A key part of the Mercury launch is the formation of a new 501(c)(3) nonprofit, an educational organization known as the Knoxville History Project.
It’s surprising, when you think about it, that Knoxville, almost 225 years old, has never had its own historical organization, perhaps not even a full-time staffer, to promote the city’s own story.
Knoxville’s the birthplace and first capital of the state of Tennessee. It was the site of Tennessee’s first newspaper, and first published books. It’s been the home, since 1794, of one of America’s oldest state universities. It has significant associations with the evolution of country music, the conservation movement, civil-rights politics, and several interesting industries. Knoxvillians have run for president, made major motion pictures, designed interesting buildings, painted interesting pictures, won Pulitzer Prizes.
Educational in purpose, the Knoxville History Project will be a conduit for information about all these things. For the next few years, I’ll be doing a lot of speaking, tour-leading, writing, researching, coordinating. I’ve resisted it for years, correcting people when they call me a historian. I was a reporter, damn it. Now, okay, I’m a historian. And strange as it may seem, there’s a lot of pent-up demand. We already have a long list of projects, most of them for other nonprofits.
Obviously, to say we’re the only Knoxville history organization is not to say we’re the only historical organization in Knoxville. This city is lucky to be the home of the East Tennessee Historical Society, which has funded and organized the best historical museum in the region. They’re in charge of the East Tennessee History Center, which in the last several years has become a successful gathering place for a wide variety of important events. But the ETHS is a 35-county organization, with board leadership and donor funding from as far away as Chattanooga and Bristol.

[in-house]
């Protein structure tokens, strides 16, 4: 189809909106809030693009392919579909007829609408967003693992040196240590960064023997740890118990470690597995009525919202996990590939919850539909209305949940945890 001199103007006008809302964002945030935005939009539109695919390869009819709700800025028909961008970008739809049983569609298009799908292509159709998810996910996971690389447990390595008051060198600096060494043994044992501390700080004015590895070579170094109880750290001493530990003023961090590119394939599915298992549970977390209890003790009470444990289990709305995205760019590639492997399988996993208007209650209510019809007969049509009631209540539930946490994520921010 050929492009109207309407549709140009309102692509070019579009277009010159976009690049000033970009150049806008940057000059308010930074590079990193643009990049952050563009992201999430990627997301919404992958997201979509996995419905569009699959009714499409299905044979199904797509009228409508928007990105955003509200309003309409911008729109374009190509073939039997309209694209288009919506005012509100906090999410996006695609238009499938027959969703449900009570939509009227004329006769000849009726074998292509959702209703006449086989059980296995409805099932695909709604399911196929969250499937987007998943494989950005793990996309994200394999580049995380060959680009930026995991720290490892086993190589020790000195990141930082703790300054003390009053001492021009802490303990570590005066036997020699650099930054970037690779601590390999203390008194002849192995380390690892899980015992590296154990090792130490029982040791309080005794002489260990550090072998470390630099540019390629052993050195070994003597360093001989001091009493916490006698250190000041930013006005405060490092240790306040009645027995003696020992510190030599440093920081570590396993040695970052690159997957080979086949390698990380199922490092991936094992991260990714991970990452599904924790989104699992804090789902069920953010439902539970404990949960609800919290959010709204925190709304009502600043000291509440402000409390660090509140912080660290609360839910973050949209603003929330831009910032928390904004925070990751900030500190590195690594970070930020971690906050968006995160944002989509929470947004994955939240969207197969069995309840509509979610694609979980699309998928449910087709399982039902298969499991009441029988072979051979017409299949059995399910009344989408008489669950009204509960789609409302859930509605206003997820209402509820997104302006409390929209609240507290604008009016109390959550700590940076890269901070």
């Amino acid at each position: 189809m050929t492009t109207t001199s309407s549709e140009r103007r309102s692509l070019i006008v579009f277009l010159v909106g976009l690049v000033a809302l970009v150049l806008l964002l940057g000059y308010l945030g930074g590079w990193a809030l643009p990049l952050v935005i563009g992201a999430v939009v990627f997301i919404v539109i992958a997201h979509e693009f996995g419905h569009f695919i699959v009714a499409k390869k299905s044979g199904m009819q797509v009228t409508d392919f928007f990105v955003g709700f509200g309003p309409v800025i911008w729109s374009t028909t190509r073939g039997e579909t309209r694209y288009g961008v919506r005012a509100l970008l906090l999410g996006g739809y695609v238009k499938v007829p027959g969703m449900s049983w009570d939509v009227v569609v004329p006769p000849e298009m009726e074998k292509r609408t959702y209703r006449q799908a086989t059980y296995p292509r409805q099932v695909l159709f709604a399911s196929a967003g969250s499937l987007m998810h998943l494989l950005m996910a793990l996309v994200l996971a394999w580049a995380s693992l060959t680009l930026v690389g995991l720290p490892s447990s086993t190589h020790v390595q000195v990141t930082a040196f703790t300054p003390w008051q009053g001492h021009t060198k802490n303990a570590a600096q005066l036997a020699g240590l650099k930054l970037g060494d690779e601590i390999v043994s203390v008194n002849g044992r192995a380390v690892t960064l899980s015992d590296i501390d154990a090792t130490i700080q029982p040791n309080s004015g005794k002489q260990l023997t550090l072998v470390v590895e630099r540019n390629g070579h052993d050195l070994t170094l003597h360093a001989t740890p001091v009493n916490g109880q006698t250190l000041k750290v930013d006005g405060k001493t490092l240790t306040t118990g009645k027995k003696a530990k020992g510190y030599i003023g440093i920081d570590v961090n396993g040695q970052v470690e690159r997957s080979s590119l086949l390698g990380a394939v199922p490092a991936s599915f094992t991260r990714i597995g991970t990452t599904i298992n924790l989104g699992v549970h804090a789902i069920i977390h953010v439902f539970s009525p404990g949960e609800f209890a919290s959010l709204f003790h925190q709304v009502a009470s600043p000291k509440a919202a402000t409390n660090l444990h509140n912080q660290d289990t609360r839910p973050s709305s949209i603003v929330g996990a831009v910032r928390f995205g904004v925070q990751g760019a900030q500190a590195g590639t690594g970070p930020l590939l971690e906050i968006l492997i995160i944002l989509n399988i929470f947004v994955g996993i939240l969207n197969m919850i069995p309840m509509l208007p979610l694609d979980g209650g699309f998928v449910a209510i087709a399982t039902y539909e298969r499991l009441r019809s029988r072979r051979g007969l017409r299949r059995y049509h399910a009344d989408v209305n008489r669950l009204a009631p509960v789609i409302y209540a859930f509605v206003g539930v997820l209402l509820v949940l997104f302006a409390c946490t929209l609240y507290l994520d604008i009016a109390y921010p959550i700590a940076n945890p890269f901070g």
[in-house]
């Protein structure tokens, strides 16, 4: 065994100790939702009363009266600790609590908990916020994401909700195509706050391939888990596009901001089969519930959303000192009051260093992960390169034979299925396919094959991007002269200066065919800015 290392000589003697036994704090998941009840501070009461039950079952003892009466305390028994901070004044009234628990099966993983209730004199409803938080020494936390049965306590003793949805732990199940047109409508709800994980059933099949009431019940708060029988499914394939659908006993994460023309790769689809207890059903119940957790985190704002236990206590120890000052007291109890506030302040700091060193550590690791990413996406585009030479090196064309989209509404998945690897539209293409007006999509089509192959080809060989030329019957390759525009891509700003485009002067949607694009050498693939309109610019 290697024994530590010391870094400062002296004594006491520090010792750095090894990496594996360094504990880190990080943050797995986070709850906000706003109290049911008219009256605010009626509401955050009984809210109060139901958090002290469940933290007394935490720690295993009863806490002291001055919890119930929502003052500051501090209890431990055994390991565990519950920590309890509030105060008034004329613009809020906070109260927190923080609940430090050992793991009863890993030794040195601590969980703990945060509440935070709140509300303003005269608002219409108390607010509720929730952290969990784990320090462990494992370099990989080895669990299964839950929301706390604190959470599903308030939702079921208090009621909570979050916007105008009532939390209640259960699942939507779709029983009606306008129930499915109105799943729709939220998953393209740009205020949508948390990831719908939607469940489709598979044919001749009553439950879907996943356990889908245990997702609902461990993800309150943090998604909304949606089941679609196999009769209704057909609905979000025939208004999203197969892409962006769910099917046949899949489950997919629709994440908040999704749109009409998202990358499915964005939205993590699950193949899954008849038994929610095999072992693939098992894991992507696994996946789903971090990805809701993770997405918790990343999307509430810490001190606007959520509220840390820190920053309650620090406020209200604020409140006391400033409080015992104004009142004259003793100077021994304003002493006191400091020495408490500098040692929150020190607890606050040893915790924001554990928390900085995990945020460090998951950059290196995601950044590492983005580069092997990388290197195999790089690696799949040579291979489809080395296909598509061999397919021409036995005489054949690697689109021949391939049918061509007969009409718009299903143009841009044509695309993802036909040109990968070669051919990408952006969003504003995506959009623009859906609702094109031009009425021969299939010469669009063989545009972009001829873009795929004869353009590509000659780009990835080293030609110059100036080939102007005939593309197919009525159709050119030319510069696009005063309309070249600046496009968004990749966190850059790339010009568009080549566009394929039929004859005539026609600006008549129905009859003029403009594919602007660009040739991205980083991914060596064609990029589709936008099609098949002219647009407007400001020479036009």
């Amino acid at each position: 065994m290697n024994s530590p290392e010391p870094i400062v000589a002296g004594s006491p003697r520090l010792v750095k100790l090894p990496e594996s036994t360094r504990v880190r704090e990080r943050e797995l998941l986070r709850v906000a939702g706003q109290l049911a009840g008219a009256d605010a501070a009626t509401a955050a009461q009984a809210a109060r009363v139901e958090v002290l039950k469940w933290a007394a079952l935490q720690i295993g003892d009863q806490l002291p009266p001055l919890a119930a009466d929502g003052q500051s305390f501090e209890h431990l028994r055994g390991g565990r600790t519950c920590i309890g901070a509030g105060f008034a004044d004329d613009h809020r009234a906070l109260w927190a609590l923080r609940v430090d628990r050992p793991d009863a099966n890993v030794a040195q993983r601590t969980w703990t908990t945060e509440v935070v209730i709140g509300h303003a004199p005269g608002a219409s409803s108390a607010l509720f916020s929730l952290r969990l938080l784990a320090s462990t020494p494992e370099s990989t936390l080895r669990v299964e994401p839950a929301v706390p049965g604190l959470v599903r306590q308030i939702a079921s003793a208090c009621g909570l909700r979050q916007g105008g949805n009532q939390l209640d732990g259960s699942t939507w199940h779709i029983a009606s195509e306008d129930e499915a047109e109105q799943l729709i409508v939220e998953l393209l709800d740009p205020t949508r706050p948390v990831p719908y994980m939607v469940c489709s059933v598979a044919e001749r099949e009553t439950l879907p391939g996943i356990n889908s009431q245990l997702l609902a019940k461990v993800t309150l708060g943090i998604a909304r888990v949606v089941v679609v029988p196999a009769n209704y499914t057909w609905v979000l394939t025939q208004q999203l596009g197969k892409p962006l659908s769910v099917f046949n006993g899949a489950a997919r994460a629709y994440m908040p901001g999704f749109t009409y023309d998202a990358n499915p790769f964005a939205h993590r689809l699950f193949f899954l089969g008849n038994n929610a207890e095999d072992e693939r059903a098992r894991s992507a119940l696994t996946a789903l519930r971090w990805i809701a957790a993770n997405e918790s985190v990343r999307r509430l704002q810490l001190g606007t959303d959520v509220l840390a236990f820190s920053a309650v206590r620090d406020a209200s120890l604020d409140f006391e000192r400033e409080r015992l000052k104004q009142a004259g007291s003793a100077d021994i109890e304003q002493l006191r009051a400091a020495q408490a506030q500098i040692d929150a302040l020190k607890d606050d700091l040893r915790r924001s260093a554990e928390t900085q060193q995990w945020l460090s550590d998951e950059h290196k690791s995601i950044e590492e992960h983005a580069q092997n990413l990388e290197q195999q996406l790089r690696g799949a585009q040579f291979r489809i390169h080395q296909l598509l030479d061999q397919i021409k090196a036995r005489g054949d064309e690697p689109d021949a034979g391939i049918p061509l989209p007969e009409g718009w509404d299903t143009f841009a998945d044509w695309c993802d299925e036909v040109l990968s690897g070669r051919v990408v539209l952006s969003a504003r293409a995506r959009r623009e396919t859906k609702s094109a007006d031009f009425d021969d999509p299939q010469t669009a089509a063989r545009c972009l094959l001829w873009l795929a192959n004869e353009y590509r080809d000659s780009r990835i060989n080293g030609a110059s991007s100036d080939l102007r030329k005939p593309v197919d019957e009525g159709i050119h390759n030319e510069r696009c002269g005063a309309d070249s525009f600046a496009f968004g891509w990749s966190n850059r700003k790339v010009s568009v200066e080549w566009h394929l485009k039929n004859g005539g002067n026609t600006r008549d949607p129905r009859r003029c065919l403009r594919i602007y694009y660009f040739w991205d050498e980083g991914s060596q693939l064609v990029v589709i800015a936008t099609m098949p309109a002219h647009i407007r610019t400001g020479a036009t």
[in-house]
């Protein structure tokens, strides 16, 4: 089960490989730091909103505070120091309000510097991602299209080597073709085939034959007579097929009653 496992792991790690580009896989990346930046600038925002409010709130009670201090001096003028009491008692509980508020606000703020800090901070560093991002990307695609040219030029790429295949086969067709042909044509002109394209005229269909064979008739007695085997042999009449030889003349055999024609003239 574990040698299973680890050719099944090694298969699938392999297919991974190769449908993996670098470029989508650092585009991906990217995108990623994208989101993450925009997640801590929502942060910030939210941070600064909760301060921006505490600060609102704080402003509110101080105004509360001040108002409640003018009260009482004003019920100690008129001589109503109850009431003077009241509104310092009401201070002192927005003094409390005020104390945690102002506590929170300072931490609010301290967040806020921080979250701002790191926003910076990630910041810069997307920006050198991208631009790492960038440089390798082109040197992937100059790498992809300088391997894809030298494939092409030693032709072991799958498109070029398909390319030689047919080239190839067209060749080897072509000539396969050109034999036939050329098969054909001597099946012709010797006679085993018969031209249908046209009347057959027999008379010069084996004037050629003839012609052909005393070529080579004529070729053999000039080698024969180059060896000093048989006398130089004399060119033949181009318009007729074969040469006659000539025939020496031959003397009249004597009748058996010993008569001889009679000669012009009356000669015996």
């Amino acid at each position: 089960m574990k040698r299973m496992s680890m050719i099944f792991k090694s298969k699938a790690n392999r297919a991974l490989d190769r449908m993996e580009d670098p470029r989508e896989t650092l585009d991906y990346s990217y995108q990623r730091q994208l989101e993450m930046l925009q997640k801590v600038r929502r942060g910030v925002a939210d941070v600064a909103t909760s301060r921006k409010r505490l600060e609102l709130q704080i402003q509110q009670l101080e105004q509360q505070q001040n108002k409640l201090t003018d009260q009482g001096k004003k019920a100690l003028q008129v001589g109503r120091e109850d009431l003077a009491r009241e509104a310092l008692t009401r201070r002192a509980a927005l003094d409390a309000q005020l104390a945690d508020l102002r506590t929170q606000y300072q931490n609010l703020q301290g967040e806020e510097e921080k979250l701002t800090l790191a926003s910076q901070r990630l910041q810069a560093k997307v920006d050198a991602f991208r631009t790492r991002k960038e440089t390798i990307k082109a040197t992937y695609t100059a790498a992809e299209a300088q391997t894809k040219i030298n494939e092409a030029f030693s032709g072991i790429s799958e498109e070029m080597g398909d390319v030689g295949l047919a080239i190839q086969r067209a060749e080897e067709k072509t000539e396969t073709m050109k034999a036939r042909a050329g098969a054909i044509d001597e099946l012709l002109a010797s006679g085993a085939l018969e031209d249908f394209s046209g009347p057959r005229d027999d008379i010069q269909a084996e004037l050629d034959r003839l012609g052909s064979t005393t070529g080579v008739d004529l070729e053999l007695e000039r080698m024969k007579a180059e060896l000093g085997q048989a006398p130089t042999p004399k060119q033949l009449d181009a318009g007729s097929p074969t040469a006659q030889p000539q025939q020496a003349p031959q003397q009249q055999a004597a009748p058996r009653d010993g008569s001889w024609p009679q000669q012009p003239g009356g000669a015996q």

Upstairs in the same building is the Calvin McClung Collection, a historical reference library funded by the county—but it’s regional in focus, too, as you’ll see when you sign in and find the names of visitors from Kentucky, Georgia, and beyond. The best resource of its kind in the region, the McClung is popular with people researching genealogy.
The Knoxville History Project, which won’t be involved much in genealogy, will be stepping on no toes in that regard. McClung’s longtime director, Steve Cotham, sometimes gives learned presentations on the history of Knoxville, but he’s a busy man, involved daily with supervising a staff of librarians collecting, organizing, and preserving huge amounts of historical material for the region’s biggest and best-organized historical library.
What I do would be impossible without these other, larger organizations. The focus of the Knoxville History Project, a more modest organization in terms of budget and staffing, will different from theirs—it will be the city of Knoxville itself.
Many, perhaps most other cities Knoxville’s size and age, have either a public office of historian or an organization devoted to the history of the city.